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Specialist Training

Research tells us that many Australian children experience trauma and this can have a lifelong impact. 

  • In 2021-2022, one in 32 Australian children had some contact with child protection. Contact includes investigations (which may or may not lead to substantiated child maltreatment), care and protection order and/or out-of-home care placements.

  • The Australian Child Maltreatment study interviewed 8500 Australians aged between 16 and 65+ and found that 62.2% had experienced one or more types of maltreatment prior to the age of 18.

About our specialist training

Our training covers specialised areas that our principal consultant, Helen Haydock, identified as learning needs amongst other professionals during her career providing counselling and support to children, families and organisations.

About our workshops

Our workshops can be delivered on site or online. All workshops are interactive, allowing time for discussion around how the material applies to your organisation. Even though the content may seem confronting our workshops are easy to understand, engaging and practical. 

Why specialist training matters

When it comes to child safety, staff need to understand what to look for and what to do if they have concerns. Organisations need a range of strategies to prevent harm and protect children. The more safeguards an organisation has in place, the better equipped they are to protect children.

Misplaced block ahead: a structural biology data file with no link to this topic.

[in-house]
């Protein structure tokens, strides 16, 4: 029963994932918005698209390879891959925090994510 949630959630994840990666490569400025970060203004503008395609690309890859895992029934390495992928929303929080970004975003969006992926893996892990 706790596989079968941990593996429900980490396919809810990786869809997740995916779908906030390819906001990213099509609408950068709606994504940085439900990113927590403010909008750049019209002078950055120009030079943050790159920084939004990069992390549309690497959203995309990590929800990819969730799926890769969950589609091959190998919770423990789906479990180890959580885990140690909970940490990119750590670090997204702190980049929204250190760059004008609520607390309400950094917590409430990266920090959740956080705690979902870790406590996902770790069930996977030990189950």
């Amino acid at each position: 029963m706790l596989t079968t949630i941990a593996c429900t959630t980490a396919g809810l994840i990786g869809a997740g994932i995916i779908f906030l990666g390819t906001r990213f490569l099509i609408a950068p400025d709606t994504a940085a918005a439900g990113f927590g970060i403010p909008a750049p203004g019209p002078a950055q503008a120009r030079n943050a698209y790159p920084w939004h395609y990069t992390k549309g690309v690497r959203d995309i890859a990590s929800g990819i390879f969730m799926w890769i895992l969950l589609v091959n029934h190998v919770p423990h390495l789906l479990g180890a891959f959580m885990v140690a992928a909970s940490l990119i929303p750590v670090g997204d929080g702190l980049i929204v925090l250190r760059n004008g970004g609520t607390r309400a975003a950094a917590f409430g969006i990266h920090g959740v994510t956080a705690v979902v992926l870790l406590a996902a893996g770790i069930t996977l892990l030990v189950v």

Training themes

Self care

Many professionals working with children may themselves have experiences of trauma and may find working with children who have experienced trauma particularly distressing. Staff wellbeing is an essential consideration when addressing an organisation's capacity to support children who have experienced trauma.

Trauma in the Classroom

This two hour workshop assists staff to understand the types of trauma children can experience, recognise what trauma can look like in a classroom setting and develop an understanding of why some behaviours occur. We discuss strategies to support children in a classroom setting who have experienced trauma.

Sexual behaviour in young children

Understand the difference between age/developmentally appropriate sexual behaviours and concerning/harmful sexual behaviours in young children. Develop strategies for responding to concerning/harmful sexual behaviours in young children and understand the actions required to keep all children safe.

Child protection

Children who have experienced complex trauma may also be involved with child protection. This workshop looks at responding to disclosures from children or families or concerns about at risk children with the aim of strengthening capacity when responding to disclosures or engaging with Child Protection.

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